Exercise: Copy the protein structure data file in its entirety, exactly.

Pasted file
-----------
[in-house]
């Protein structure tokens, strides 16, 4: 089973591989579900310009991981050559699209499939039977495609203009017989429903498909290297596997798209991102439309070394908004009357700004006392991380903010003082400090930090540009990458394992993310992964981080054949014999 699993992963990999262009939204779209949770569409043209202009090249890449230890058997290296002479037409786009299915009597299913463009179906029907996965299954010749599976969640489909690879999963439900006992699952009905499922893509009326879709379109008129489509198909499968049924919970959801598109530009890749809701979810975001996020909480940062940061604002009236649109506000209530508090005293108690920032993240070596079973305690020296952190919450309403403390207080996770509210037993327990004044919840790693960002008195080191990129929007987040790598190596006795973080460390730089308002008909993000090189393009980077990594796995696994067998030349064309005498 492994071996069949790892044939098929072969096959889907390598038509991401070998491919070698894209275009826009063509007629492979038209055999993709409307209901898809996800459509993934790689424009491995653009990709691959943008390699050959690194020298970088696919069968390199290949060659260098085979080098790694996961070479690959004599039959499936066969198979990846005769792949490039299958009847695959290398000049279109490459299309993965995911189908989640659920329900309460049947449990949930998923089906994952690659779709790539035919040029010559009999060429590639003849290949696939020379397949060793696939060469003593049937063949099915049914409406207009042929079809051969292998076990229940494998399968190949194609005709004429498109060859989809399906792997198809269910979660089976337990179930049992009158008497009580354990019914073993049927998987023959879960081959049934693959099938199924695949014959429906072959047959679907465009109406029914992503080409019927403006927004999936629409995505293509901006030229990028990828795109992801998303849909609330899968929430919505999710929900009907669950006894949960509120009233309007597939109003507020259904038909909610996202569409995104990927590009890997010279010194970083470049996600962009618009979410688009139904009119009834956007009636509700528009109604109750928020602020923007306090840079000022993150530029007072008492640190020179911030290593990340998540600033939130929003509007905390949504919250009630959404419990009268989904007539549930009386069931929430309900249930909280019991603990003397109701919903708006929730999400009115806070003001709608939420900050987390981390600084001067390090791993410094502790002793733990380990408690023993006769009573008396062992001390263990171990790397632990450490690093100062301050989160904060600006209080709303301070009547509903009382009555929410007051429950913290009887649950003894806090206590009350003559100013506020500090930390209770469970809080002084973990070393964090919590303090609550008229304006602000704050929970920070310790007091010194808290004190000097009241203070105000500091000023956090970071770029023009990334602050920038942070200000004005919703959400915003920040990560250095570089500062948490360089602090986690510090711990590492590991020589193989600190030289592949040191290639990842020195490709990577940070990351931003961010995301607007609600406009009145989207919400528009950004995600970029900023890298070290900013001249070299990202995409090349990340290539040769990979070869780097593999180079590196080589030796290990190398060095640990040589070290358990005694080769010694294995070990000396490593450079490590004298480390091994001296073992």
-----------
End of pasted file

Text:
[in-house]
């Protein structure tokens, strides 16, 4: 089973591989579900310009991981050559699209499939039977495609203009017989429903498909290297596997798209991102439309070394908004009357700004006392991380903010003082400090930090540009990458394992993310992964981080054949014999 699993992963990999262009939204779209949770569409043209202009090249890449230890058997290296002479037409786009299915009597299913463009179906029907996965299954010749599976969640489909690879999963439900006992699952009905499922893509009326879709379109008129489509198909499968049924919970959801598109530009890749809701979810975001996020909480940062940061604002009236649109506000209530508090005293108690920032993240070596079973305690020296952190919450309403403390207080996770509210037993327990004044919840790693960002008195080191990129929007987040790598190596006795973080460390730089308002008909993000090189393009980077990594796995696994067998030349064309005498 492994071996069949790892044939098929072969096959889907390598038509991401070998491919070698894209275009826009063509007629492979038209055999993709409307209901898809996800459509993934790689424009491995653009990709691959943008390699050959690194020298970088696919069968390199290949060659260098085979080098790694996961070479690959004599039959499936066969198979990846005769792949490039299958009847695959290398000049279109490459299309993965995911189908989640659920329900309460049947449990949930998923089906994952690659779709790539035919040029010559009999060429590639003849290949696939020379397949060793696939060469003593049937063949099915049914409406207009042929079809051969292998076990229940494998399968190949194609005709004429498109060859989809399906792997198809269910979660089976337990179930049992009158008497009580354990019914073993049927998987023959879960081959049934693959099938199924695949014959429906072959047959679907465009109406029914992503080409019927403006927004999936629409995505293509901006030229990028990828795109992801998303849909609330899968929430919505999710929900009907669950006894949960509120009233309007597939109003507020259904038909909610996202569409995104990927590009890997010279010194970083470049996600962009618009979410688009139904009119009834956007009636509700528009109604109750928020602020923007306090840079000022993150530029007072008492640190020179911030290593990340998540600033939130929003509007905390949504919250009630959404419990009268989904007539549930009386069931929430309900249930909280019991603990003397109701919903708006929730999400009115806070003001709608939420900050987390981390600084001067390090791993410094502790002793733990380990408690023993006769009573008396062992001390263990171990790397632990450490690093100062301050989160904060600006209080709303301070009547509903009382009555929410007051429950913290009887649950003894806090206590009350003559100013506020500090930390209770469970809080002084973990070393964090919590303090609550008229304006602000704050929970920070310790007091010194808290004190000097009241203070105000500091000023956090970071770029023009990334602050920038942070200000004005919703959400915003920040990560250095570089500062948490360089602090986690510090711990590492590991020589193989600190030289592949040191290639990842020195490709990577940070990351931003961010995301607007609600406009009145989207919400528009950004995600970029900023890298070290900013001249070299990202995409090349990340290539040769990979070869780097593999180079590196080589030796290990190398060095640990040589070290358990005694080769010694294995070990000396490593450079490590004298480390091994001296073992």